Illustration Spotlight: The Ace of Spades (with process video!)
In addition to the usual words & pictures, I also filmed the creation of the Ace of Spades - check out the complete (if highly condensed) drawing and painting process for the card art below.
In other news: FIRST STRETCH GOAL UNLOCKED! Every copy of the deck will now be printed on casino-quality Bee stock. Thanks for helping get this project to the $40K mark! If you're as excited about this milestone as I am, consider taking a few seconds to share the Wicked Kingdom project on Facebook and/or yell about it as loud as you can from an upstairs window.
The Ace of Spades concept was one of the first that sprang to mind when I was brainstorming the aces. I wanted to create a skull sprouting leaves to become the core of a cabbage - an inspiration drawn from the backstory for the King of Spades: "...the cabbages that grow in unusual abundance from those dark plots of earth sometimes have the faces of men..."
I trace my thumbnail on Bristol, using a red Col-Erase pencil and a lightbox. With the rough layout transferred, I start fleshing out the image - still working in Col-Erase, which gives me a bit more flexibility to rework and erase than graphite. Because I want the ace to recall aspects of the entire Spades suit, I add some of the nightshade flowers from the Queen, and the twigs and grasses from the Jack.
With the rough sketch finished, it's finally time to begin the pencil drawing. I use mechanical pencils, and work directly on top of the Col-Erase sketch. While some of the red lines will show through in the final drawing, I actually don't mind the effect; they add some depth to the image, and hint at the underlying structure and gesture of the drawing.
I scan my finished drawing and print it out at reduced opacity on a sheet of tinted Canson pastel paper. To prepare the print for water media, I soak the paper and wet-stretch it to a sheet of Gatorfoam using gummed paper tape, then allow it to dry thoroughly before inking the drawing using a mix of brown and black acrylic ink. I'm aiming for a mix of subtle, washy areas and crisp lineart.
Some of the work at this stage will eventually end up buried under layers of white charcoal and oil paint, but enough of it will end up showing through that I still try to nail down the fine details and value structure I established in the pencil drawing.
I finish with an all-over wash of green watercolor to counteract the warm gray of the paper before moving on to the white charcoal stage.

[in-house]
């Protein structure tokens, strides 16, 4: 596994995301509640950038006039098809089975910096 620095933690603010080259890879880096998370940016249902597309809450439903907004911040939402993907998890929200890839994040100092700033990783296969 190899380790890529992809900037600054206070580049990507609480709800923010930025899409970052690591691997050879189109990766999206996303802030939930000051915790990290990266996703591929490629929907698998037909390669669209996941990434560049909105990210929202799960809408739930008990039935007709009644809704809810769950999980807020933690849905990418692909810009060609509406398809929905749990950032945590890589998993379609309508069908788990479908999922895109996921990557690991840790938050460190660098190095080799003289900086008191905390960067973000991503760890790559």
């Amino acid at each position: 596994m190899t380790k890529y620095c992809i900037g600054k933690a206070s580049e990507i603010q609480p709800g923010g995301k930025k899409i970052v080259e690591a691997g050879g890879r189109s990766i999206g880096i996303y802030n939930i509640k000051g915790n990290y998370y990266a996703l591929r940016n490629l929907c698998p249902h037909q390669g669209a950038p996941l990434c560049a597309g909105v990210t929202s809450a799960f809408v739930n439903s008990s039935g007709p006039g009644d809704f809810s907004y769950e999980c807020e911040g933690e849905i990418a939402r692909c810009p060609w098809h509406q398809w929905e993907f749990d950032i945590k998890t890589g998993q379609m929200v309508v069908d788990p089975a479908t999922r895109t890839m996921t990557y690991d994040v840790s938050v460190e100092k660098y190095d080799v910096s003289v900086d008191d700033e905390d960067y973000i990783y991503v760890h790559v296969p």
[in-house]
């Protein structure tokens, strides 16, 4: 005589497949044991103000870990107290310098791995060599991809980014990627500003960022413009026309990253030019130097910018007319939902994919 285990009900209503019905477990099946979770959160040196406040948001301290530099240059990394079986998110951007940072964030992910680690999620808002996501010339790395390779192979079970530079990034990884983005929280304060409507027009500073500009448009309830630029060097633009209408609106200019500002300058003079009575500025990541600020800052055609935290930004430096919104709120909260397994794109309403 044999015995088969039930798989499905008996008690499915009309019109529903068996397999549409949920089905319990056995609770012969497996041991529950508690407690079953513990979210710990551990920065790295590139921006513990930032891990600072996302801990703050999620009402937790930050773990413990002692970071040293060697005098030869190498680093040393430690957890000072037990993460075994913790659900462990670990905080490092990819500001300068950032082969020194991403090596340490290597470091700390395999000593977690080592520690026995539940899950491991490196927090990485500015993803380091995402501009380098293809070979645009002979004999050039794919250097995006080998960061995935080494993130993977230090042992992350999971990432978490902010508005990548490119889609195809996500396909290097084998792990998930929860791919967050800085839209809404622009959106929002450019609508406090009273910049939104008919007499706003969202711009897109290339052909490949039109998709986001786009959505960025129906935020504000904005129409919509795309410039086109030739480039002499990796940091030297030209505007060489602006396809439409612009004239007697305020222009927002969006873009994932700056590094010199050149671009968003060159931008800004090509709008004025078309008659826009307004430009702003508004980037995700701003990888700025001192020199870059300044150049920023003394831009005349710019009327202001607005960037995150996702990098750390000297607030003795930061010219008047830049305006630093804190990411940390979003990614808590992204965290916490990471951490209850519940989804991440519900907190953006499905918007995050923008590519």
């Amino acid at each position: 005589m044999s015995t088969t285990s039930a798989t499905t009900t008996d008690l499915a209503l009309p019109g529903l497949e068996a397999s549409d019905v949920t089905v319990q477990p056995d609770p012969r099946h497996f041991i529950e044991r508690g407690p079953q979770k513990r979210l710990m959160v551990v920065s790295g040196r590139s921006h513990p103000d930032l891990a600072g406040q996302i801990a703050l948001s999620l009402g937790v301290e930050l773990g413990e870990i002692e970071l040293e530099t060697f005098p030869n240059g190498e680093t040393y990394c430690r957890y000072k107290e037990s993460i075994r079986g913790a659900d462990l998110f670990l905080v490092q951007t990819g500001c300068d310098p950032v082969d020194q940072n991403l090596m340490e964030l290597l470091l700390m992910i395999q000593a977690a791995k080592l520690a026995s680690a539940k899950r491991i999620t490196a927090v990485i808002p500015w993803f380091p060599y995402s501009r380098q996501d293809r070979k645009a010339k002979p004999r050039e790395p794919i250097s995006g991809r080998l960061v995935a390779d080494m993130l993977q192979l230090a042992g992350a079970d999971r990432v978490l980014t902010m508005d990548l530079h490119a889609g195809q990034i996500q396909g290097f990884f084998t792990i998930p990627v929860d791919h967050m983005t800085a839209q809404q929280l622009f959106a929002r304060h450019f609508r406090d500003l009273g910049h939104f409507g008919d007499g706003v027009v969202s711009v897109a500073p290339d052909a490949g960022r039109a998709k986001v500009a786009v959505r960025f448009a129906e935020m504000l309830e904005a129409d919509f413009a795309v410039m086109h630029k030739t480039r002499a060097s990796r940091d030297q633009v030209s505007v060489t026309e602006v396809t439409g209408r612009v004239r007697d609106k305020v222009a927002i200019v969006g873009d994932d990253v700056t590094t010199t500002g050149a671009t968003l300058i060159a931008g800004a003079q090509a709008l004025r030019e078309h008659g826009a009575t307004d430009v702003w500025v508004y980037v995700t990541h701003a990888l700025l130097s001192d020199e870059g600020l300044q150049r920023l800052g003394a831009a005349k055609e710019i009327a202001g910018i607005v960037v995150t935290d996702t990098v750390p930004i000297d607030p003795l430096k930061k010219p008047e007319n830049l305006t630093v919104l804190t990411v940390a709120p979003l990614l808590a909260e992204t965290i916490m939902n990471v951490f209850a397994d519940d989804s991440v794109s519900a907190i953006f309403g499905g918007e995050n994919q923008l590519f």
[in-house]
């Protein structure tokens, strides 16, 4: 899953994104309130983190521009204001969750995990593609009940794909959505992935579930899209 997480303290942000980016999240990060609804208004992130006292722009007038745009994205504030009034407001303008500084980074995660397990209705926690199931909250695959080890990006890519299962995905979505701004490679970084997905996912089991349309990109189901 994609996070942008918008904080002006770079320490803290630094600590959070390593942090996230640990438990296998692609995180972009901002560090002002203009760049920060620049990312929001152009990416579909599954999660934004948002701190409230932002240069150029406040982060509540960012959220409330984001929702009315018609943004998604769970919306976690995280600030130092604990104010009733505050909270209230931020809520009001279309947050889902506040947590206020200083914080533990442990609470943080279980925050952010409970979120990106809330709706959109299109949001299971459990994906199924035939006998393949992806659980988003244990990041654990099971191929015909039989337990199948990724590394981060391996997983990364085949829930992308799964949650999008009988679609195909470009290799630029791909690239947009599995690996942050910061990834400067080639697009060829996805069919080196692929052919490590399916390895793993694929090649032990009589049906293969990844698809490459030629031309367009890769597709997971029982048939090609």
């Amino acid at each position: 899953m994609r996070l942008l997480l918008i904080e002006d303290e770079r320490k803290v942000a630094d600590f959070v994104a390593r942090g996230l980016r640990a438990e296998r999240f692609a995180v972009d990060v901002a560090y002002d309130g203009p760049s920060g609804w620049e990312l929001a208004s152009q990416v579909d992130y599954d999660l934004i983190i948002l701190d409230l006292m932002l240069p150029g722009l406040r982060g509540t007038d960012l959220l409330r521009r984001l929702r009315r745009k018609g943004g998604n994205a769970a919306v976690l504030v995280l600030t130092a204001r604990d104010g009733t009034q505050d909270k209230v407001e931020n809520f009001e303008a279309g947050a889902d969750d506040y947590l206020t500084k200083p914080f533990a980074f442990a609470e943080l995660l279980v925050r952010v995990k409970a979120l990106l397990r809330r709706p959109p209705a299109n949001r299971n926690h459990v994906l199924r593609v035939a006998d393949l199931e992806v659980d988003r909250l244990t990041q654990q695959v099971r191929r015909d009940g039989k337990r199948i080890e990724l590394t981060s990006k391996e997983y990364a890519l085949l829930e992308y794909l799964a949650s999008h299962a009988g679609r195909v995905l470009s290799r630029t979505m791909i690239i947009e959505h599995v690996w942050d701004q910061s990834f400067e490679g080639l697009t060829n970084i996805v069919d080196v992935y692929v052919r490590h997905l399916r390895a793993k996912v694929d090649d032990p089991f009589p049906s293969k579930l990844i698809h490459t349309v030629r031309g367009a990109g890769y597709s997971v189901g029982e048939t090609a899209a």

For the final stage of the underpainting (underdrawing?) I switch to white charcoal pencils to build a sense of lighting and dimensionality, and pick out the details that were too fine or pale for me to achieve in ink. For how little white charcoal I'm actually applying at this stage, it lends a great deal of finish to the piece.
This is the point where the image starts to come to life; due to the nature of the white charcoal, small divergences from the original pencil drawing happen almost on their own and add complexity to the image (a few barely-intentional pencil strokes, for example, formed the beginning of the leafy textures in the skull). I try to build on these variations to stregthen the image whenever I can.
To prevent smudging, I apply three coats of diluted matte medium with a spray bottle. Three more coats brushed on at full strength protect the paper from subsequent layers of oil paint.
I mix a reddish-purple hue in oils, and thin it to an easily-workable consistency with walnut oil. Using a large flat brush, I dab the mixture into all but the lightest areas of the piece and blend with a paper towel for a thin, even layer.
I use kneaded erasers (a handy tool at every stage of the process) to clean up the edges of the piece and pick the wet oil paint out of the highlights.
With a small round brush, I fill in the deepest values and deepen the major outlines and key details like the crow feathers and the eye sockets of the skull. The end result is a mostly-monochromatic underpainting; the ink and white charcoal layers shine through in the lightest areas, and fade back where the oil paint is applied thickly. I let this layer dry completely before going any further.
The main glaze is a bright yellow-green, mixed with walnut oil until it's very thin and transparent. Applying this glaze over the natural variations of the underpainting and the purple tone of the oil base tone yields an extremely clear, saturated color over the lighter areas, and a more subtle, deadened shade over the darks.
My final glaze is a deep bluish-purple, applied sparingly and blended well. I use kneaded erasers again to pick up the wet paint, revealing the warmer hue of the underpainting below to simulate the slightly iridescent look of crow feathers.
While the glazes are still wet, I paint in opaque white highlights and details, blending most of the marks with a clean brush so they aren't too garish. I leave just a few important highlights sharp-edged so they'll really stand out.
Some very soft, diffuse highlights blended into the blue glaze of the crow's feathers, and the painting is done!